By Lee Weyhrich
CLAY — A special public hearing regarding a Clay police department bled over into the pre-council and city council meetings Monday night, and it appears councilman Ricky Baker’s plan to increase police protection with a dedicated Clay police force had virtually been dismissed before it was even discussed.
The new budget, which passed during the regular Council meeting, called for an expansion of the deputy program by two officers and the money for those officers appears to come in part from money that had not yet been un-earmarked when the budget was finalized.
Ordinance 2014-04 earmarked money from the new two millage property tax solely for the creation of a police force or school system. Since the only part of that ordinance that specified the use of the funds was in the title, council members Ben Thackerson, Becky Johnson and Mayor Charles Webster voted to change that title to read “An Ordinance Levying Ad Valorem Taxes for the Use and Support of the General Fund of the City of Clay, Alabama.” Councilmen Ricky Baker and Kevin Small voted against the change in the ordinance.
These items were already on the agenda in finalized form before the hearing regarding a local police force.
The hearing opened with Carl Chamblee, a Trussville municipal judge for 32 years, stating crime is on the rise as is the “quality” of the criminals coming through the court system. Whereas in the past most offenders were petty criminals, a growing number are showing up with extensive, violent criminal records, he said. He estimates more than 90 percent of those come from outside the City of Trussville.
Chamblee is a supporter of a local municipal police force and believes it builds community.
“One of the advantages of having your own police force is -= and I’m sure the deputy sheriffs are very qualified — part of policing in my opinion is to develop relationships with businesses, (and) with the citizens of the city the police serve. It is hard to do that with deputy sheriffs that are here on a contractual basis, ” Chamblee said.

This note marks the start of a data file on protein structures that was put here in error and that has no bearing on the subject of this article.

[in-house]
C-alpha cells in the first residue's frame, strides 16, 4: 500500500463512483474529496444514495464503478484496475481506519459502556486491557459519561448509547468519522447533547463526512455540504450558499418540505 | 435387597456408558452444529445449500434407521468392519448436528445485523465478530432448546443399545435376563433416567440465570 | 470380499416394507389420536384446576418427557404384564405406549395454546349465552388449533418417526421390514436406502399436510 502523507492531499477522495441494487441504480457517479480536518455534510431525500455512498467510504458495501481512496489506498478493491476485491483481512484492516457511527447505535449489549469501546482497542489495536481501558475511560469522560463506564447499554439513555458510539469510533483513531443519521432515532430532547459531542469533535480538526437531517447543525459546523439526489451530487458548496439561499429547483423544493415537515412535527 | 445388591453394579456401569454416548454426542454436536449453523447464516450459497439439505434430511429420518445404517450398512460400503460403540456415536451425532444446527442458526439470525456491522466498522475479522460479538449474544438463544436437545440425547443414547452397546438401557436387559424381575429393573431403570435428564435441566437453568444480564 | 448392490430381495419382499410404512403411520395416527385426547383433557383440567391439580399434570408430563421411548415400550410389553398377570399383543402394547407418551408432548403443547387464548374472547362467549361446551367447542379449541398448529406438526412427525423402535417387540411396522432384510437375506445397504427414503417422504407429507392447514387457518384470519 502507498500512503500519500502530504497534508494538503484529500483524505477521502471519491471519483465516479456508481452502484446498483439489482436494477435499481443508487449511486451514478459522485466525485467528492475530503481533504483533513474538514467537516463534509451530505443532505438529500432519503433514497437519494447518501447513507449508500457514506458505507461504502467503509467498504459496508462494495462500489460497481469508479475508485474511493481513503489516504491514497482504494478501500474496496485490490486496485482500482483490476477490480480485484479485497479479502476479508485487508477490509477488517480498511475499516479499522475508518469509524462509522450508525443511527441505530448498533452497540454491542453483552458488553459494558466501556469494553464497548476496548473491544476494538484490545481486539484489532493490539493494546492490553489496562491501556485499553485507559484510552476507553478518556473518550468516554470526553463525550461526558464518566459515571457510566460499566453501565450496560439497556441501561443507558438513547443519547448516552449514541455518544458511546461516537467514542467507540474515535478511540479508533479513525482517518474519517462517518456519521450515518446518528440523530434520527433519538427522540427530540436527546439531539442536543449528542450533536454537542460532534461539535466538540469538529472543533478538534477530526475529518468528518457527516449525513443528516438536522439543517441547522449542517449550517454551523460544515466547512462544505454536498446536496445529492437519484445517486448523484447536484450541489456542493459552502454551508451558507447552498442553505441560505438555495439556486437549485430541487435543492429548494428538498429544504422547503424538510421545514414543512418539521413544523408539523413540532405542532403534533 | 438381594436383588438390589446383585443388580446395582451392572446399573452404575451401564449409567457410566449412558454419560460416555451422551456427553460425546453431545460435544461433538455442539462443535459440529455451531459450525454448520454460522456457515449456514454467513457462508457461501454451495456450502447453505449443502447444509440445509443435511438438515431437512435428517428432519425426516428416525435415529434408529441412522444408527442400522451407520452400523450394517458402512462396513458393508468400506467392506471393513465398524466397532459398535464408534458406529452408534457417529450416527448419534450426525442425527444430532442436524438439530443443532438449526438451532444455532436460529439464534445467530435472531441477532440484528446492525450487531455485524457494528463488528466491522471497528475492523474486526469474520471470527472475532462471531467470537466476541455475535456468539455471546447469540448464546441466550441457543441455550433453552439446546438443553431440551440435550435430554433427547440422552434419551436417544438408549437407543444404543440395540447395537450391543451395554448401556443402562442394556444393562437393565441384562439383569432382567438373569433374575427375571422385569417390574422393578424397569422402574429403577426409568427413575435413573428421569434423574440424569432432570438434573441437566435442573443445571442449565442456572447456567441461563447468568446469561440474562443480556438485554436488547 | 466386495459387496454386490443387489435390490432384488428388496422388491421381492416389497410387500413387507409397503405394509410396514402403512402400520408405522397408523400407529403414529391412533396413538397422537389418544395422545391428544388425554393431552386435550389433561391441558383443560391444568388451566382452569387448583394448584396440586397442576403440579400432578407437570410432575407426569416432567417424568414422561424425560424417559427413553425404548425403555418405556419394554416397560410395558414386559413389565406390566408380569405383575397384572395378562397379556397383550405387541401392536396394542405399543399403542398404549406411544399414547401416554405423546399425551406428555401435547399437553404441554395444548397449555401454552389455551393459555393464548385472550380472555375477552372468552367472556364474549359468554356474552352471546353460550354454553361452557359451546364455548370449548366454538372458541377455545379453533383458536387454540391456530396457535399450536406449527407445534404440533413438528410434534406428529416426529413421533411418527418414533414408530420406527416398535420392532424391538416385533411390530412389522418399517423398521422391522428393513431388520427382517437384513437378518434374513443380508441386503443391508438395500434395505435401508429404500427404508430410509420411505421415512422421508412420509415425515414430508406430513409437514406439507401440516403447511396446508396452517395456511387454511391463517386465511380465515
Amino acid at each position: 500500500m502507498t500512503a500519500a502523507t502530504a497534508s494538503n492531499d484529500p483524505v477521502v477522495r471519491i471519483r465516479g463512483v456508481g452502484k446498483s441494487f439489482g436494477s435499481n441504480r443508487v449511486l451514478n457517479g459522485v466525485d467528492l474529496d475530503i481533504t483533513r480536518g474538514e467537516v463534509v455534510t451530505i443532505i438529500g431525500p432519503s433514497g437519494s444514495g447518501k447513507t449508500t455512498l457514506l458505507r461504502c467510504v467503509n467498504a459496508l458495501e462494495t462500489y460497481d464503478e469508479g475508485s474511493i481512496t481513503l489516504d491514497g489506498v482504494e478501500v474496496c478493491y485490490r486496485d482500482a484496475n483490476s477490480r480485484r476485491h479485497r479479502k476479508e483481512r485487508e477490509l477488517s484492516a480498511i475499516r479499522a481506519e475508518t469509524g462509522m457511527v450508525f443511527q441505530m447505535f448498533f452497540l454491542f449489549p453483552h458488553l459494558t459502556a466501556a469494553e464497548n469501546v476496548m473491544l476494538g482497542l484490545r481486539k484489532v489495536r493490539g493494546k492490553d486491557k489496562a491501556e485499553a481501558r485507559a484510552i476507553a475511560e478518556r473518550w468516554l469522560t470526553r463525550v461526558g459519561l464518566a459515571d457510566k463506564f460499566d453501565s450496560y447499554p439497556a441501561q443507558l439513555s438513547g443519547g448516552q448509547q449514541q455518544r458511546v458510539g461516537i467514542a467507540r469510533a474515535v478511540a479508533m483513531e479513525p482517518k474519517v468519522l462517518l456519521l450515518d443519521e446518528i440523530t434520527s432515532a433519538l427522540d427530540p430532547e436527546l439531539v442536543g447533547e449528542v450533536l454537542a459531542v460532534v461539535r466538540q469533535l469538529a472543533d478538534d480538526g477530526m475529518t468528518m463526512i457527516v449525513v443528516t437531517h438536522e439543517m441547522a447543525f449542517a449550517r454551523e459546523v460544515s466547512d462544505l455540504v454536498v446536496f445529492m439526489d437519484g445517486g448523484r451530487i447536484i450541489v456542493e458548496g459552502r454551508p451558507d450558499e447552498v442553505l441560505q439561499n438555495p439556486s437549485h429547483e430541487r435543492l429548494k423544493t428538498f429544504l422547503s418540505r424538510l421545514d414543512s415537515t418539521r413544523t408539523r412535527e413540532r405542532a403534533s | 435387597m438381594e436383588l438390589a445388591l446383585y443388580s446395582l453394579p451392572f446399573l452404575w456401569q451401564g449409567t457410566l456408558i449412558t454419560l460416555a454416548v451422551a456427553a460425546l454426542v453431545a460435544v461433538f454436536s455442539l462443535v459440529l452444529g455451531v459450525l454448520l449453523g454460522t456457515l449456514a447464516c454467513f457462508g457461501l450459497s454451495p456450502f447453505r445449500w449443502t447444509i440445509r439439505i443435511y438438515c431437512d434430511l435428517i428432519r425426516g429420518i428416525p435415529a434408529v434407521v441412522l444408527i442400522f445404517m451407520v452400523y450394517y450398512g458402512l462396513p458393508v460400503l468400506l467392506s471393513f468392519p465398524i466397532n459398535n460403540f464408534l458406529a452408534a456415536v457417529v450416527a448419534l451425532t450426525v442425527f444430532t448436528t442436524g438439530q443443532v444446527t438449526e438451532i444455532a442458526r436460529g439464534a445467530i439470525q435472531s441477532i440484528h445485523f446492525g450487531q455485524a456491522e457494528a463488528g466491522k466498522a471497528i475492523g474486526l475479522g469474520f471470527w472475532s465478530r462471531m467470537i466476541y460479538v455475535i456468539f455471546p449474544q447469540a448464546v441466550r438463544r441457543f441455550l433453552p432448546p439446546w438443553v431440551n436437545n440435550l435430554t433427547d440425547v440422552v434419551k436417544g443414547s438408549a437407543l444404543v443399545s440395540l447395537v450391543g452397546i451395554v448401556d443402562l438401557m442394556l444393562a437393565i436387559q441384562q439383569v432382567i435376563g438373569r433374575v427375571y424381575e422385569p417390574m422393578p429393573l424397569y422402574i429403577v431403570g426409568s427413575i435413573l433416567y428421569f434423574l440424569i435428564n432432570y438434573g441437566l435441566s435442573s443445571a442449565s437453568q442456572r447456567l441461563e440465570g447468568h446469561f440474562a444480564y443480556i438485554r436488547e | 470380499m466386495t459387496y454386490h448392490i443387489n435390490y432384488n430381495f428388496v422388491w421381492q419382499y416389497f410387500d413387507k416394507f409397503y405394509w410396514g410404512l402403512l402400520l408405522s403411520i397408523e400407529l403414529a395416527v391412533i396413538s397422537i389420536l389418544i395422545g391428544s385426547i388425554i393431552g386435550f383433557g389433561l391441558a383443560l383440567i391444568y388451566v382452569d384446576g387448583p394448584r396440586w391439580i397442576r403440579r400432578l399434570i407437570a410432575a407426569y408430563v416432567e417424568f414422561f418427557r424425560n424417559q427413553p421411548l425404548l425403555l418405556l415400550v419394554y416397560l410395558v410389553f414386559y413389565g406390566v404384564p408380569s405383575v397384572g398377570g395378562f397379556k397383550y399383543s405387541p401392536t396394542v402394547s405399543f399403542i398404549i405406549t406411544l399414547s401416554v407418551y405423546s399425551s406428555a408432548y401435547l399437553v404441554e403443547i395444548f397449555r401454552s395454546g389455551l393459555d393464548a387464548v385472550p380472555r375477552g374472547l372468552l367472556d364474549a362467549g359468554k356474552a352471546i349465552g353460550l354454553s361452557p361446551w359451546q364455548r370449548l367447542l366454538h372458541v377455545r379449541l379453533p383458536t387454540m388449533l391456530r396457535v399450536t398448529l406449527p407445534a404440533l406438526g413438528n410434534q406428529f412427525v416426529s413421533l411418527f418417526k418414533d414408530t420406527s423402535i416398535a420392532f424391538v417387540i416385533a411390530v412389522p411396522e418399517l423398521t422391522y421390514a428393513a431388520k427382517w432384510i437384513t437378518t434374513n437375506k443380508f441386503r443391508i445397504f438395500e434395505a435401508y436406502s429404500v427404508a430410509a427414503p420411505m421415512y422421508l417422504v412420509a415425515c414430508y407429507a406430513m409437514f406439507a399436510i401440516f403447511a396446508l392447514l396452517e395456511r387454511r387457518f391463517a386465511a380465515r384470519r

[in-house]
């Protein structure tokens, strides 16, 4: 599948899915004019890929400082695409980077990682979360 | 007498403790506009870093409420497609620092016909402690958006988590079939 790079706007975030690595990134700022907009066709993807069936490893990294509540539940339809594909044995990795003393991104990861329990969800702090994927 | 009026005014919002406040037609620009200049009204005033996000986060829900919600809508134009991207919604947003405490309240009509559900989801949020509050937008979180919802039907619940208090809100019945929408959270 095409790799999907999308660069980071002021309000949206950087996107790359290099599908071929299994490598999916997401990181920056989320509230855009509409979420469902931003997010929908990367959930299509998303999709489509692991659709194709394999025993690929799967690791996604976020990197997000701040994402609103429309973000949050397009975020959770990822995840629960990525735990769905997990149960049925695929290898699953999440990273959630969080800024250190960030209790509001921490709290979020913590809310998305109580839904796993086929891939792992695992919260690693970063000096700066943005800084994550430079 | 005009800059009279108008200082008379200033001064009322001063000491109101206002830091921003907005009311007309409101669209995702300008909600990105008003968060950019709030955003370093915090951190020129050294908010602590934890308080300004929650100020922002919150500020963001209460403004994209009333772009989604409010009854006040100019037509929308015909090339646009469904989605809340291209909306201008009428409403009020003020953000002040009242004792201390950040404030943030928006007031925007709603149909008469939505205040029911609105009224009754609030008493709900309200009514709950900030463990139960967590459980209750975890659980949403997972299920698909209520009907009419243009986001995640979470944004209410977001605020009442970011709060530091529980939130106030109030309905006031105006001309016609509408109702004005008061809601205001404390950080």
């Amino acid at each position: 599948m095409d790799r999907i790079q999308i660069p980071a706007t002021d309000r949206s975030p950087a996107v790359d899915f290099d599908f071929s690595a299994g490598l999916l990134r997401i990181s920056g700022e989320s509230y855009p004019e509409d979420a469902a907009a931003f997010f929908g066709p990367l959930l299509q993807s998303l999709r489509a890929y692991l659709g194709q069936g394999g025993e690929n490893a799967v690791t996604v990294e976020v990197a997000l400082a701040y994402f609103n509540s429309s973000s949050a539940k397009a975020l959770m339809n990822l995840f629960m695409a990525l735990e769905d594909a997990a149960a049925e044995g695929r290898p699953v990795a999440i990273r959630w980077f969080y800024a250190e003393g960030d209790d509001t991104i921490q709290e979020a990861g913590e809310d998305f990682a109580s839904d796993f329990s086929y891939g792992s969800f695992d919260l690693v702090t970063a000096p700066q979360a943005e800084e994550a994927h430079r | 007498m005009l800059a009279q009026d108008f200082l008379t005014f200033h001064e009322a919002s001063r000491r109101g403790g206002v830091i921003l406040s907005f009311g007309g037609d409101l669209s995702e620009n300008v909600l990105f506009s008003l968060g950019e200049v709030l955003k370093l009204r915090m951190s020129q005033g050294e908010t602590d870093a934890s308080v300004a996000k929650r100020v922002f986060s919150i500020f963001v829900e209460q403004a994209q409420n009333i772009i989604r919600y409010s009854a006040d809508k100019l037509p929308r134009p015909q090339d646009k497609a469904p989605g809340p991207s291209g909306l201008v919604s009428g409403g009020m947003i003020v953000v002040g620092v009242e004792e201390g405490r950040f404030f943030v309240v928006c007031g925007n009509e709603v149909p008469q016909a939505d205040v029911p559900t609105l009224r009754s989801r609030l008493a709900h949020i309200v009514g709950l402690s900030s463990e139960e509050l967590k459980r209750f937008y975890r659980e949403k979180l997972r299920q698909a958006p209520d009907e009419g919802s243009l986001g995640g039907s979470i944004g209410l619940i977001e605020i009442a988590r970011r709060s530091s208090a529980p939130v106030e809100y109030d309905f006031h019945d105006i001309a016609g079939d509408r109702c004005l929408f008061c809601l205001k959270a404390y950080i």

He added that while schools and parks are important, a sense of security is paramount, and part of that comes from officers who are part of the community.
Mayor Charles Webster and City Manager Ronnie Dixon argue that the deputies are part of the community.
“All the deputies that we’ve hired since I’ve been here (are part of the community), and I know for a fact that those guys give their personal cell phone numbers out to people and they do have that personal touch,” Webster said.
Webster also explained by using contract deputies they not only have access to their own deputies, but every deputy in the area, thus effectively expanding their police force when necessary at no additional cost. The county provides support to municipalities who have police forces as well, when the need arises, however.
Only the specific deputies under contract can enforce the city’s codes and ordinances, however. Clay resident Beth Goodwin said the deputies who have responded to her calls have told her they cannot enforce Clay ordinances because they are not contract deputies.